SINGAPORE - Footballer Hanafi Akbar, who starred for Singapore at the 2010 Youth Olympic Games (YOG), was arrested for drug offences on Wednesday morning.
The New Paper understands that the 19-year-old, once considered one of Singapore football's most exciting prospects, was arrested at around 5am outside his home and was taken to Bedok Police Station.
When contacted yesterday, his father Akbar Abu Bakar confirmed that police had called his home to inform him of Hanafi's arrest, but no further details were revealed.
As of last night, Hanafi, who is serving his National Service (NS) with the Singapore Police Force, was still in remand at the police station and under interrogation.
"My wife called me at 7.30am (on Wednesday) and she was crying," Akbar told The New Paper.
"I thought Hanafi had met with an accident or something. Then she said he had been arrested.
"We have not seen him and we don't have any information from the police yet. They told us to wait for the IO (investigation officer) to call."
According to Akbar, this was the first time his son has been arrested by police.
Hanafi, who turns 20 on Feb 7, was part of the much-vaunted 2010 YOG bronze-winning football team.
Dubbed the "Gelek Prince" for his dribbling skills, he attracted interest from the Tottenham Hotspur Academy and youth coaches from Italian club Juventus soon after.
But, over the past two years, the fleet-footed attacker's development has not gone to plan, owing to disciplinary issues.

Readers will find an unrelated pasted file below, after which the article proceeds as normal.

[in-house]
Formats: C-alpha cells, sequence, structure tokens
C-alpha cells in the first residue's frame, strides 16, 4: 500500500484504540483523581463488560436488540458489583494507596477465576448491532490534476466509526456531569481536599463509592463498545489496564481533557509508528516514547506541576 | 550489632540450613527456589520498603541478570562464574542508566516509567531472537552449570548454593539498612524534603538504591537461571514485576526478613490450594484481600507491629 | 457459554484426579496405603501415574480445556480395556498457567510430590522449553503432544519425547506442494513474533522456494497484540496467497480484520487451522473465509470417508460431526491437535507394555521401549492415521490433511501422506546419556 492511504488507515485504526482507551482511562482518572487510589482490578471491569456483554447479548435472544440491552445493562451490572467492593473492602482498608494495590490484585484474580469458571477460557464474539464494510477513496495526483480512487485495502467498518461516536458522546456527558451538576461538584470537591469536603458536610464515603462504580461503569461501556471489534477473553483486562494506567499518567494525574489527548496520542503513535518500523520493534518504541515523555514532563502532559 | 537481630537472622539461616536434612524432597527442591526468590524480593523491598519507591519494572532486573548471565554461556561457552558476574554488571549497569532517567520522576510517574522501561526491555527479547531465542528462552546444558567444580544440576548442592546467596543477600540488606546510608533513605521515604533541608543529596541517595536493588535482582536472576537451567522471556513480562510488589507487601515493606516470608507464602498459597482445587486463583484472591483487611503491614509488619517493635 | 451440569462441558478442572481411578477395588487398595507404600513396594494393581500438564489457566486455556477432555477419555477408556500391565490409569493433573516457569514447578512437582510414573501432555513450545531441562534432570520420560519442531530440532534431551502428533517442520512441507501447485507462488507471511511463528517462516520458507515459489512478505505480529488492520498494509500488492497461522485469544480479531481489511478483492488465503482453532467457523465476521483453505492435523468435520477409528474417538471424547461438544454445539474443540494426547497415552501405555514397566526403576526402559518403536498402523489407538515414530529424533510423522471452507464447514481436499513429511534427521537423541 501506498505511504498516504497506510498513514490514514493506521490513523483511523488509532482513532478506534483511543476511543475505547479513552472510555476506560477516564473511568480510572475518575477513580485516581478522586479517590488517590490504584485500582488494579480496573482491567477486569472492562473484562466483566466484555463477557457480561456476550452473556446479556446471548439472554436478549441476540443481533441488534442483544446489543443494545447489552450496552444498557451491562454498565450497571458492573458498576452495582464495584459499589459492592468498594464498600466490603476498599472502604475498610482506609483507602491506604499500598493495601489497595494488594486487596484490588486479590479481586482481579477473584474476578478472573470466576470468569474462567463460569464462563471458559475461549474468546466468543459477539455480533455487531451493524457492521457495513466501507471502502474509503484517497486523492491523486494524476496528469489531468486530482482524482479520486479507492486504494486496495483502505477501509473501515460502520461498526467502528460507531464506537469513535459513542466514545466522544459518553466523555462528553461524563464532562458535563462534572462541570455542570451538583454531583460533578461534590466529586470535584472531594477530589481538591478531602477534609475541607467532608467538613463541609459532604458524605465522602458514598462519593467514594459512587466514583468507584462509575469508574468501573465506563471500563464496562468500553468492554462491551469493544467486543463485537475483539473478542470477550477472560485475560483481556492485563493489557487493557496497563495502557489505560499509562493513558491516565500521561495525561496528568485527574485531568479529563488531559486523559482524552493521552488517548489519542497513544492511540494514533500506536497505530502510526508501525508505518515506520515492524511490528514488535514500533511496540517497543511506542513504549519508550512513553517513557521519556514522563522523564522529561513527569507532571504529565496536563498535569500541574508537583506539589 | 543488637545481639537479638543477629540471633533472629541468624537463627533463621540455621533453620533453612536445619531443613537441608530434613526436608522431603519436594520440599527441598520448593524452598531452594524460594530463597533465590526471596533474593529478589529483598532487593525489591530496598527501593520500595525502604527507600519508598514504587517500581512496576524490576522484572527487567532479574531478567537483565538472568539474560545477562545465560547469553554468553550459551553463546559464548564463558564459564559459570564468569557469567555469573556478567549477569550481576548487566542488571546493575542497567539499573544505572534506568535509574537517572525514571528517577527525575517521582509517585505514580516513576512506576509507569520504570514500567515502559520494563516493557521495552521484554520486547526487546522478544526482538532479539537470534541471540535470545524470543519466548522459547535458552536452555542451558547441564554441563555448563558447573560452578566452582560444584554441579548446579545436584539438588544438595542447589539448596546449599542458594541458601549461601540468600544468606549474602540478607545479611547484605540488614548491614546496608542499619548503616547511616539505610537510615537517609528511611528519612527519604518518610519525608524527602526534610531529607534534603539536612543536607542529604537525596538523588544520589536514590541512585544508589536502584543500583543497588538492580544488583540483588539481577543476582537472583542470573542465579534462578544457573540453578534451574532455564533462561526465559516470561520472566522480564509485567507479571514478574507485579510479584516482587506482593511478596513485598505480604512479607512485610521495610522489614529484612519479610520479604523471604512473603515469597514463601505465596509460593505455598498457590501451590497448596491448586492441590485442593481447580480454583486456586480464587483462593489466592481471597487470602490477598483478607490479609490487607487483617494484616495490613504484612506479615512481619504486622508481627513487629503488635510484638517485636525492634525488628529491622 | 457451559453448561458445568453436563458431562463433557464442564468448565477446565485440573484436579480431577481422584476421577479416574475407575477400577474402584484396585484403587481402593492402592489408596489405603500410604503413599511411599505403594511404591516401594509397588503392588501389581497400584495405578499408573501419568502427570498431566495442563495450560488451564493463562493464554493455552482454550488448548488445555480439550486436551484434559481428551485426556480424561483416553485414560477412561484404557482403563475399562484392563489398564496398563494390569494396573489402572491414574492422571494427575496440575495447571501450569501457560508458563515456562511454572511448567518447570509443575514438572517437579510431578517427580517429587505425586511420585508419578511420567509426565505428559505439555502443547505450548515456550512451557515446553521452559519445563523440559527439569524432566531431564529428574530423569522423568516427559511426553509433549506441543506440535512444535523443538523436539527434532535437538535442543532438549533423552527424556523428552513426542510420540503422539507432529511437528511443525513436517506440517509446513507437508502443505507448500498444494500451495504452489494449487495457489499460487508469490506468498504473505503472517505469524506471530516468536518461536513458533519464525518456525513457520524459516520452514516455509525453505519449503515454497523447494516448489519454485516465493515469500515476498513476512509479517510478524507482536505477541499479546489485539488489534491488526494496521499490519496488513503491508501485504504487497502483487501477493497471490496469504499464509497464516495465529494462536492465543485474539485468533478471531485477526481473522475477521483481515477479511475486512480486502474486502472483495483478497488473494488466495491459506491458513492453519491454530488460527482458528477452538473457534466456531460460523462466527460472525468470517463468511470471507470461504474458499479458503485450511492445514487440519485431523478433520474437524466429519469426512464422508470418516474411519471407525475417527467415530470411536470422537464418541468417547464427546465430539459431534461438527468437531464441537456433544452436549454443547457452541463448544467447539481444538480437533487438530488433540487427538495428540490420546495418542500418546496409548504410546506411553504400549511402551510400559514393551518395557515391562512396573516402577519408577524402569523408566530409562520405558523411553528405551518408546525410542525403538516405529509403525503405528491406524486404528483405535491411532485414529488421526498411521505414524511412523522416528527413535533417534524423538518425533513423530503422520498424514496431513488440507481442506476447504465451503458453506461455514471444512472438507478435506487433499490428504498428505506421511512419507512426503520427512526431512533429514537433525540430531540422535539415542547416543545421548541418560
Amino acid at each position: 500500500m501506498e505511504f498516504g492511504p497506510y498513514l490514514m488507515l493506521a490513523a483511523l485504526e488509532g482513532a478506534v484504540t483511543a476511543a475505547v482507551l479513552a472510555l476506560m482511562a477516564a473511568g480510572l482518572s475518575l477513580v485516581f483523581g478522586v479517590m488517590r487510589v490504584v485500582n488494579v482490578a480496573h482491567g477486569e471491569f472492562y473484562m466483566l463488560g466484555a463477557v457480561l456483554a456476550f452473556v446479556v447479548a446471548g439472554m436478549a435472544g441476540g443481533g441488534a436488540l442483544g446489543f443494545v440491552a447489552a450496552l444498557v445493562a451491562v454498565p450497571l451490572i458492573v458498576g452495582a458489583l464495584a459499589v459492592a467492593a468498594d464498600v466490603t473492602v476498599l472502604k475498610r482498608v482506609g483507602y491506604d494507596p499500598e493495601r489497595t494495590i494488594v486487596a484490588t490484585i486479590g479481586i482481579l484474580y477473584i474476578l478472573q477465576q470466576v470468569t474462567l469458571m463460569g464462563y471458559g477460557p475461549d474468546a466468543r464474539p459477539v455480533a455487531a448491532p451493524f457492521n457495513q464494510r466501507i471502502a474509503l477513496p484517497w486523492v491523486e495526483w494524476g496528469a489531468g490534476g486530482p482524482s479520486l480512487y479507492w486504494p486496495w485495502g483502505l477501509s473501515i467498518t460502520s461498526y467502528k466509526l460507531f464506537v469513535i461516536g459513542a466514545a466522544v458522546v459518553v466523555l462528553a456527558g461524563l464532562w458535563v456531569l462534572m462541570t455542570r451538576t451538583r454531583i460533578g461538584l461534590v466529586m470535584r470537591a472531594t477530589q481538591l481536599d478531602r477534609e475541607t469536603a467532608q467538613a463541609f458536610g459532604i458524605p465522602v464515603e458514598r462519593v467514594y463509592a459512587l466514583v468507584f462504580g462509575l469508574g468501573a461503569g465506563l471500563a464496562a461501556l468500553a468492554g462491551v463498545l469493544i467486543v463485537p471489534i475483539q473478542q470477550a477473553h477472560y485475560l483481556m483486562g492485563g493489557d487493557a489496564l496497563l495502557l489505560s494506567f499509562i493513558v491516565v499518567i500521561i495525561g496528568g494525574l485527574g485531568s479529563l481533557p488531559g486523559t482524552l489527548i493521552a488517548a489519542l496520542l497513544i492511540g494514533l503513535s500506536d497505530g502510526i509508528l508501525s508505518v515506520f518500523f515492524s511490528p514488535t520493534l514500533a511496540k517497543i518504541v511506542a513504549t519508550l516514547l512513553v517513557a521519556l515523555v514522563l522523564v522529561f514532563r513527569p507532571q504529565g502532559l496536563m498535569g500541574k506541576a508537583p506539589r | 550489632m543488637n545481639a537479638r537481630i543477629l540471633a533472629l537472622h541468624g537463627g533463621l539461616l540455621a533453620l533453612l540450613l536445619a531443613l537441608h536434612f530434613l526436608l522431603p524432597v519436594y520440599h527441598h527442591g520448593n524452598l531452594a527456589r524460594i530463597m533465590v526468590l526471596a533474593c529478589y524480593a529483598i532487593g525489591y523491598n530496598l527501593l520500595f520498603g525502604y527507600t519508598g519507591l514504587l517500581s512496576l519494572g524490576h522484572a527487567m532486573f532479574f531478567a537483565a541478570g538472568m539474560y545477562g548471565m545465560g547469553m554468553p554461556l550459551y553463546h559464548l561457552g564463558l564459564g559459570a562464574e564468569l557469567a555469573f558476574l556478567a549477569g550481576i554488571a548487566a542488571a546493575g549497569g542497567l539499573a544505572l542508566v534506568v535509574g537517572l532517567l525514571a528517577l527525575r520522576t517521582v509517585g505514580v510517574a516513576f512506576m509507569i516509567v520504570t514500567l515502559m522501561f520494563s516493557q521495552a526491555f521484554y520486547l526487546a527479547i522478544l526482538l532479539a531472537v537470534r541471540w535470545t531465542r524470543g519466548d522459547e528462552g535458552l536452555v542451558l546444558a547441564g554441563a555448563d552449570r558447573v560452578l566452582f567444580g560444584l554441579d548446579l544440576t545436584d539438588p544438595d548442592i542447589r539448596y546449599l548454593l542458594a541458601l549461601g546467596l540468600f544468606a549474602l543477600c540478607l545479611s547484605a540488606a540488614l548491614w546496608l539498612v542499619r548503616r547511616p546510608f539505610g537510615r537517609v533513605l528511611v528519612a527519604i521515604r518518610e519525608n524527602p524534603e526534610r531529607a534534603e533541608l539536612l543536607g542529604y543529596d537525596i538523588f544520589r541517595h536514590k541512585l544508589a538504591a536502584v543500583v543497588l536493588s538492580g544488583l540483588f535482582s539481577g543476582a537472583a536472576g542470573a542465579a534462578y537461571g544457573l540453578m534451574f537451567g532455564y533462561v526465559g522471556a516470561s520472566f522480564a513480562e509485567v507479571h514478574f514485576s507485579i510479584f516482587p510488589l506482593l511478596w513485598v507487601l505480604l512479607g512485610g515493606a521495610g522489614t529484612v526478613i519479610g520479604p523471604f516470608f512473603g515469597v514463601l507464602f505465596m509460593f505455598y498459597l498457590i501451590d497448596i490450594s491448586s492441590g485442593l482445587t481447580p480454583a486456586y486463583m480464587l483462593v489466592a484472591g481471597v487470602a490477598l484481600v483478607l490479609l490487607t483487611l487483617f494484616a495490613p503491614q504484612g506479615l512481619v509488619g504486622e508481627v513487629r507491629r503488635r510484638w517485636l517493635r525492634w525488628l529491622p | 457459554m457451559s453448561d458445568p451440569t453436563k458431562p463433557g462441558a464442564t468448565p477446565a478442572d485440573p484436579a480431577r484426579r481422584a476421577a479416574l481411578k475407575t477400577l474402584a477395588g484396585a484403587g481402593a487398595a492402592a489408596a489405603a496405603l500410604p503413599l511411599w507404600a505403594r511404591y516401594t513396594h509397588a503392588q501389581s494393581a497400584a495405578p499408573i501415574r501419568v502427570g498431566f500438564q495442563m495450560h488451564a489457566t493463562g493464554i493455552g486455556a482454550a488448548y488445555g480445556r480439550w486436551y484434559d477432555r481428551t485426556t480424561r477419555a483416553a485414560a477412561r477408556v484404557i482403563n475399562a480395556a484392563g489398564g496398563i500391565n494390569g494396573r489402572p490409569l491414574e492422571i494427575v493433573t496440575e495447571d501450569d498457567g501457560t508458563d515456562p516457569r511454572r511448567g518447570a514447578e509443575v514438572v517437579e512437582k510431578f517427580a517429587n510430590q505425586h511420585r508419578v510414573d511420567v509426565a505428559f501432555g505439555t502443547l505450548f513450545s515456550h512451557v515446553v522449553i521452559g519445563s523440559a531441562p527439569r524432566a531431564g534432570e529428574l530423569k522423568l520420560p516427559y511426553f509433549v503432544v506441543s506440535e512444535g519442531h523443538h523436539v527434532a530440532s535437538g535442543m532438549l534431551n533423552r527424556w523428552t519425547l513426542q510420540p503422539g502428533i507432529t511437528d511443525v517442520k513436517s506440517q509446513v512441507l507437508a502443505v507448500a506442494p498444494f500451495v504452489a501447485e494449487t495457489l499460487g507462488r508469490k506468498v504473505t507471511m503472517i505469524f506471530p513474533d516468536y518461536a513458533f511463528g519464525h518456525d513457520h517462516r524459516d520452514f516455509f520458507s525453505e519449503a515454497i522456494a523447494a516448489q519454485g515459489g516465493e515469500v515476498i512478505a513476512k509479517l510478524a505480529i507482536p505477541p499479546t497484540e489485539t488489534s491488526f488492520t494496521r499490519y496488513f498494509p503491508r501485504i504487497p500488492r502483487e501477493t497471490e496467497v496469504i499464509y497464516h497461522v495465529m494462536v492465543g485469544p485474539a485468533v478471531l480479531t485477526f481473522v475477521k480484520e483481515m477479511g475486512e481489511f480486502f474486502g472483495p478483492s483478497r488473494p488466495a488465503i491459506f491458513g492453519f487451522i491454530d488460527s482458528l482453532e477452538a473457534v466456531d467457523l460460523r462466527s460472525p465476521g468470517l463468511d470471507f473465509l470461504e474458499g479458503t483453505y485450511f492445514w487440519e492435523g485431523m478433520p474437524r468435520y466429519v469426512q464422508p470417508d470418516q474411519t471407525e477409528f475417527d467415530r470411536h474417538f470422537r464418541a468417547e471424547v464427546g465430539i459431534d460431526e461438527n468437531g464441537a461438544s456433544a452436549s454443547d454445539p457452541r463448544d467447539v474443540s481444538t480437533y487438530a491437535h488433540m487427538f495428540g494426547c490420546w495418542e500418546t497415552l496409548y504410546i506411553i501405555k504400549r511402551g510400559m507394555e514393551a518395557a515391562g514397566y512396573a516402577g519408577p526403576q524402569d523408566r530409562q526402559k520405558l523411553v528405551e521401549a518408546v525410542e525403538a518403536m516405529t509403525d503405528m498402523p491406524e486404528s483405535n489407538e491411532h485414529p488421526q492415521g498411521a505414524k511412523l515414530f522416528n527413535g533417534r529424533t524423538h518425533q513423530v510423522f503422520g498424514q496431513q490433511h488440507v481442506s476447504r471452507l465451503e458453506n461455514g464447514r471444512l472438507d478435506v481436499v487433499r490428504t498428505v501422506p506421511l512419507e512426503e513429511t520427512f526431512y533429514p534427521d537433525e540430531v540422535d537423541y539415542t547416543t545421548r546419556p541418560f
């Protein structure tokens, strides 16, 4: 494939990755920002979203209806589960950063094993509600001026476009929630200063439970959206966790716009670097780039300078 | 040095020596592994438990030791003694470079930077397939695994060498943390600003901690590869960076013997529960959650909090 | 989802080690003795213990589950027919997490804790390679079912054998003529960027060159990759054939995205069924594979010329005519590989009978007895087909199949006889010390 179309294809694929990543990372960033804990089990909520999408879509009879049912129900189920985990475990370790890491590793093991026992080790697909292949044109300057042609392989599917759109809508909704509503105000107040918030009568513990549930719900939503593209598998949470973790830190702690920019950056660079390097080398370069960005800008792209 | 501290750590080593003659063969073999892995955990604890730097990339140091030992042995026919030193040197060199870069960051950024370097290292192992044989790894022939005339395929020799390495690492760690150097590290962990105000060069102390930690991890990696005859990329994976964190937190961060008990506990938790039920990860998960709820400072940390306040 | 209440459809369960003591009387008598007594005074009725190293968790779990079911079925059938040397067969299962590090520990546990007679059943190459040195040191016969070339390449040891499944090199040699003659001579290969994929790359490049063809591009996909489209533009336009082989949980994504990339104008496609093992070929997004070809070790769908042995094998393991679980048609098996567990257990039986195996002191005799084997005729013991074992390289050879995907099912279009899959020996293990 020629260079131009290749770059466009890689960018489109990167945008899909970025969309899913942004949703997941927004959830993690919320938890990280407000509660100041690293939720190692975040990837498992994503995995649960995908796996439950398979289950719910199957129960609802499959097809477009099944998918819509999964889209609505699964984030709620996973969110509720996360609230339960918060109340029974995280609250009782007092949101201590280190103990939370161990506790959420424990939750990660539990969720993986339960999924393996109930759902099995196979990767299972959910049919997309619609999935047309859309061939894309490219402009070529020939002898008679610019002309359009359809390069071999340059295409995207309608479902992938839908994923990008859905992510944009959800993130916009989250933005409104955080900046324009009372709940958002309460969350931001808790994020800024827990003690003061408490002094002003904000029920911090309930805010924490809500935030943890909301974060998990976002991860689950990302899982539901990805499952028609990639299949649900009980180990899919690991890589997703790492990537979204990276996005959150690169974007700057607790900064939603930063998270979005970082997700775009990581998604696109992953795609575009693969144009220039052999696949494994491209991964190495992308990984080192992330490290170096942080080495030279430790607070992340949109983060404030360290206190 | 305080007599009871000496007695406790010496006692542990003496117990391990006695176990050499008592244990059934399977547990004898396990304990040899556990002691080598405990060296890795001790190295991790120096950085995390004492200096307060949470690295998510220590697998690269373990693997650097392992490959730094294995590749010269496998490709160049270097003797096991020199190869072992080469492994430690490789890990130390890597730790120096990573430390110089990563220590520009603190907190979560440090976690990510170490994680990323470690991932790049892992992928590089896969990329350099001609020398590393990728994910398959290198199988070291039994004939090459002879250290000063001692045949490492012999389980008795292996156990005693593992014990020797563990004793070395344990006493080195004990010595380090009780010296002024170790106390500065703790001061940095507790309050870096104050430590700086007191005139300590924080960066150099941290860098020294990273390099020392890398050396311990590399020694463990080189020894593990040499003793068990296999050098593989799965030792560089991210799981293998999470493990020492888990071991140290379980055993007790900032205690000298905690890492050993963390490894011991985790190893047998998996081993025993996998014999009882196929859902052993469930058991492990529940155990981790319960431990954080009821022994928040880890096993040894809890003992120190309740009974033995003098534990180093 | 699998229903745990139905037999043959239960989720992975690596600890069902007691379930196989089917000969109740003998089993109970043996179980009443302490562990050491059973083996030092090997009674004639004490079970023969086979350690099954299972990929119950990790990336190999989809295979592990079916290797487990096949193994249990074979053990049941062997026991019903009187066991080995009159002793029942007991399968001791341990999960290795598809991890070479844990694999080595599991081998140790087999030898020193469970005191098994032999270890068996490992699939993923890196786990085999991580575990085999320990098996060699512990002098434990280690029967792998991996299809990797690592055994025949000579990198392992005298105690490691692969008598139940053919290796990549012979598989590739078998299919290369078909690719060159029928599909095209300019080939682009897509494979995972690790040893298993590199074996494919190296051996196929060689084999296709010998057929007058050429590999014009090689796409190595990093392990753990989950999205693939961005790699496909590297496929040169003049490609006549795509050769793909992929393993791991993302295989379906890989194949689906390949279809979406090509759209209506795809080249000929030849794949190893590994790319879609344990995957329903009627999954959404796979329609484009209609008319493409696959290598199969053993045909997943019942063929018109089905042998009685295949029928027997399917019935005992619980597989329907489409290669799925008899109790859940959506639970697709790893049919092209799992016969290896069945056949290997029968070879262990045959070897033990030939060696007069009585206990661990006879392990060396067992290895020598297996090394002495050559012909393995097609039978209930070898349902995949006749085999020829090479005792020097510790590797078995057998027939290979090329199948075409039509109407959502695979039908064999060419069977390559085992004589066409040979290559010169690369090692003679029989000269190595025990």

He skipped training with the National Football Academy (NFA) Under-18 team in 2013 and eventually quit the team.
A few coaches wrote him off at the time, labelling him a "rebel", before S.League club Balestier Khalsa offered him a new lease of life in December that year.
He signed a two-year deal with the Toa Payoh-based club's Prime League team and made a few appearances in the S.League before enlisting for NS in the middle of last year.
Balestier chairman S Thavaneson was surprised when TNP informed him of Hanafi's arrest yesterday.
"We never had trouble with him, except for some missed training sessions - but I had no clue he was into any kind of drug
involvement," Thava said.
"He is an extremely talented young player. We took him even with his disciplinary issues because we wanted to help him.
"We worked on his football development and tried to be a strong influence on his life outside of the sport.
"I don't want to pass judgment but, if it's true that he's involved with drugs, perhaps this is a good wake-up call for him."
Thava explained that Hanafi's contract with Balestier had been suspended since he enlisted for NS, although there are still 18 months left.
The 66-year-old added that the club will still help the player when his NS ends. "Let the authorities investigate his case, but he must understand that if he is involved in drugs, there is no way he can play football," Thava said.
This article was first published on January 30, 2015.
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